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The Owen machine carbine, colloquially known as the Owen gun, was an Australian submachine gun designed by Evelyn Owen, Vincent Wardell and Freddie Kunzler from 1931 to 1939 and produced from 1941 to 1945 by Lysaght's Works and the Lithgow Small Arms Factory. The only mass-production submachine gun designed entirely and manufactured by Australians, the Owen gun was a workhorse in the Australian Army serving well into the 1960s.

History[]

The weapon was designed by Evelyn Owen who at first designed a .22 LR SMG and shown to Australian Army ordnance officers and at first rejected for two reasons; The military did not find the use of SMGs important and the prototype was not compatible as a military weapon. The design never had a safety device/proper trigger and its magazine could not be removed for a fast reload during a firefight.

In 1940, Owen's neighbour Vincent Wardell (manager of a steel factory at Port Kembla) found the prototype in a sugar bag. Although distressed at leaving the prototype SMG unattended, he was impressed of the design's simplicity. Wardell then transferred Owen over to the Army Inventions Board. High-ranking Army officials still viewed the prototype in a bad light, but the Government took it in a favourable view.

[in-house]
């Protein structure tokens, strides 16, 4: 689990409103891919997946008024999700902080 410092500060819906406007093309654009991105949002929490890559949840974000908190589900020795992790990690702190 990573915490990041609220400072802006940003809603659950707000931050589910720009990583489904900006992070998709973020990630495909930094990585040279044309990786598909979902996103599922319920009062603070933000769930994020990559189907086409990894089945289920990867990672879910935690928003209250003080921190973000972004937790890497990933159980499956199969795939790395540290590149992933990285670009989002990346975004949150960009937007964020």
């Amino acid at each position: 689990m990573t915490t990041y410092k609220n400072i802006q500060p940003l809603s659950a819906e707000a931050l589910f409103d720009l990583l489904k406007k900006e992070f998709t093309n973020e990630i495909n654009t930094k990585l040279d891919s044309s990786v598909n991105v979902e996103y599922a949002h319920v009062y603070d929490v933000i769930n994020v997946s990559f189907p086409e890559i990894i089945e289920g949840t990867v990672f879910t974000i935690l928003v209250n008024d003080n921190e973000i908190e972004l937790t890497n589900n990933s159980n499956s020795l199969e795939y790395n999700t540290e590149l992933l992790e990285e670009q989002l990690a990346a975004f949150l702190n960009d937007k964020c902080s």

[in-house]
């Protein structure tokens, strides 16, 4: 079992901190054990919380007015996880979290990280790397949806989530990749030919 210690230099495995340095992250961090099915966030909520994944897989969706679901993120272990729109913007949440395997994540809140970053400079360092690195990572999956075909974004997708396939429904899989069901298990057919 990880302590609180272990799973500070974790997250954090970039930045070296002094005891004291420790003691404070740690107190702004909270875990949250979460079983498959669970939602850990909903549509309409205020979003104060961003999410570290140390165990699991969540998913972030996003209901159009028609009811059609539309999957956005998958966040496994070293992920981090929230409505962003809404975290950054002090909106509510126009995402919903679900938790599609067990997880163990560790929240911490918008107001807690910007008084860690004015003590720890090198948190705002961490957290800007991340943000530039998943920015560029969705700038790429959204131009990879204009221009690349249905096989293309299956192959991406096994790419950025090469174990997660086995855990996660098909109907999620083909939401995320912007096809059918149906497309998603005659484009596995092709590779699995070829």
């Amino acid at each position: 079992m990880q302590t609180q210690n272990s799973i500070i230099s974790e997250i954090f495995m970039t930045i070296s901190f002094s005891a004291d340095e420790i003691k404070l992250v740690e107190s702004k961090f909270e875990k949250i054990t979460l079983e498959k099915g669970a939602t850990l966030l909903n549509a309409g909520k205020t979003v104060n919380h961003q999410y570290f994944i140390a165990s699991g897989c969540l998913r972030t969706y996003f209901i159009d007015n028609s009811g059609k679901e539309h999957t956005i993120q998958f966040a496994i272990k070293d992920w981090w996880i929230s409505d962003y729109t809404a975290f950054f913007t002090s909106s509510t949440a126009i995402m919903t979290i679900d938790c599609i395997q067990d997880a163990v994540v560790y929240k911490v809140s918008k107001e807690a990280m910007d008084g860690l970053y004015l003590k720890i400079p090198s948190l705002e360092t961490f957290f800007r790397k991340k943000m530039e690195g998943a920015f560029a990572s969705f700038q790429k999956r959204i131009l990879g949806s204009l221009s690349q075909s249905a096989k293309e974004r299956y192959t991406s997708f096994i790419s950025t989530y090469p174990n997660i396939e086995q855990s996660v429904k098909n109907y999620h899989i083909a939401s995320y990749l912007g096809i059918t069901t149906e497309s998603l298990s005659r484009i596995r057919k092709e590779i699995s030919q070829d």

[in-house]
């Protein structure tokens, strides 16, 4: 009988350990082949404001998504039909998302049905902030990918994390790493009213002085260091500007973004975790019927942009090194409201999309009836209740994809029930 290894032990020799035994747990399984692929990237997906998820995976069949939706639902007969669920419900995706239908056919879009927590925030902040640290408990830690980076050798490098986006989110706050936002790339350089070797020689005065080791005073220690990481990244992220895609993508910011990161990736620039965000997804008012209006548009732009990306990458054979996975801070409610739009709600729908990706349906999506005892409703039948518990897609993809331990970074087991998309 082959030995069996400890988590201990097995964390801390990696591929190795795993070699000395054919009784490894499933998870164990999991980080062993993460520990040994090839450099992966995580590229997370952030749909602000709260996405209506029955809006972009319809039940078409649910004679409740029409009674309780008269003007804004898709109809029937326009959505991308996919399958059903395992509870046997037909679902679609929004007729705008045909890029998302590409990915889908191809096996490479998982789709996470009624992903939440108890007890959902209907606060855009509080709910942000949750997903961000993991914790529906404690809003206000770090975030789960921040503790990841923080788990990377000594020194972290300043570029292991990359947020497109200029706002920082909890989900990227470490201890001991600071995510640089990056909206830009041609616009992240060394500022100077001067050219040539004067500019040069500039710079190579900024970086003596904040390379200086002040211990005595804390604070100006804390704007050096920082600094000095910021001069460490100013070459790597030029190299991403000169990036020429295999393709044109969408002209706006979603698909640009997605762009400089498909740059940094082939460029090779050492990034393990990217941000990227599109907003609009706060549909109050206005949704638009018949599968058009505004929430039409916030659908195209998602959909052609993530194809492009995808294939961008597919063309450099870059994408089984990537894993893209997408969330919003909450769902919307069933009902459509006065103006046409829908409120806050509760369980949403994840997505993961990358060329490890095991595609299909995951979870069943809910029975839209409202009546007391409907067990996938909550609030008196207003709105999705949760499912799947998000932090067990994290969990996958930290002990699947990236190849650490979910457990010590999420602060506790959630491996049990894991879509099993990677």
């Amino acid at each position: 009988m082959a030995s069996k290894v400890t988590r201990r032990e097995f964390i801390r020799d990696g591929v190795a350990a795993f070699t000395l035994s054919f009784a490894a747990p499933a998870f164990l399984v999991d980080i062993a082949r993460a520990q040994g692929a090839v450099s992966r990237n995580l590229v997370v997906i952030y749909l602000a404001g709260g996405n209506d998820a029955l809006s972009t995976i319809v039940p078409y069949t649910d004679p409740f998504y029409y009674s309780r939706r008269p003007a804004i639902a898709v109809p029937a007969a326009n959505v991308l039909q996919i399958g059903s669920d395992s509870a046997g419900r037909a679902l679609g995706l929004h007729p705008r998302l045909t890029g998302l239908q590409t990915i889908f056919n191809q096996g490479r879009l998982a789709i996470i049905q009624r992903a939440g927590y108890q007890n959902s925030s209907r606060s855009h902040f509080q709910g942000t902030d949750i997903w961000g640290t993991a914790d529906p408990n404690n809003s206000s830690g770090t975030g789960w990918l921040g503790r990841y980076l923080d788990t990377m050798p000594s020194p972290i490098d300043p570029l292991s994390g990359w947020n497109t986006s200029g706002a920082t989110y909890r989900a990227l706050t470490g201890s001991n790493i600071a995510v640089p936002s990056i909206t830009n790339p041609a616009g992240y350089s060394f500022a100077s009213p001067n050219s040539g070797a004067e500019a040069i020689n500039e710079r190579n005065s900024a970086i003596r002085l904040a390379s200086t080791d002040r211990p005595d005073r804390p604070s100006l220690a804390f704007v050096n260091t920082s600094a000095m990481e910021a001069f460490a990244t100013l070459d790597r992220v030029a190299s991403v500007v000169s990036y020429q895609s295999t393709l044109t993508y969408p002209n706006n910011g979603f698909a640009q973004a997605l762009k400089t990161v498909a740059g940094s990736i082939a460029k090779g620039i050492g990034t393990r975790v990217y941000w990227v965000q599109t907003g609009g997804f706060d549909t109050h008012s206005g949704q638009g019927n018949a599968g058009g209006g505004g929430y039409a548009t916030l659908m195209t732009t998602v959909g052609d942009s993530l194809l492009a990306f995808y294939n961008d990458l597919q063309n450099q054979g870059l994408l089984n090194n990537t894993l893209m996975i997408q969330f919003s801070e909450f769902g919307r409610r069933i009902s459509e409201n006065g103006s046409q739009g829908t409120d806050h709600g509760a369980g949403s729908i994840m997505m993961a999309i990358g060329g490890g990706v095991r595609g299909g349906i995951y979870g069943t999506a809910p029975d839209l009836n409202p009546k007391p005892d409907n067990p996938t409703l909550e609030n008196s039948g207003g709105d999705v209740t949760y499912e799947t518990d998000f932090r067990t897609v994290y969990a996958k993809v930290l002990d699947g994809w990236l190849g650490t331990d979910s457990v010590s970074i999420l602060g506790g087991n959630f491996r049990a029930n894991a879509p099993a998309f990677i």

The first .22 LR prototype used a cylinder made from a car part and wound from a gramaphone spring. This, however, gave the idea of a top inserted magazine, which would be used at this point and also allowed firing from a prone position.

The calibres avaliable for the later prototypes were 9×19mm Parabellum, .32 ACP and .45 ACP. Rival weapons in the trial were the Sten and Thompson submachine guns. During the trials, the SMGs were tested in harsh environments, the Owen turned out to function after testing. Although the Owen was the most capable, the Army was undecided about its calibre. The Government placed an order for the 9×19mm variant.

Overview[]

The Owen SMG is a 9mm calibre magazine-fed blowback-operated submachine gun. The magazine is inserted overhead and uses offset sights. The receiver has a section that separates the bolt from the cocking handle, preventing dirt from entering the receiver. If dirt did get into the weapon, it would congregate at the rear through a small drainage hole. The firing pin was machined into the face of the bolt. The ejector was built into the magazine.

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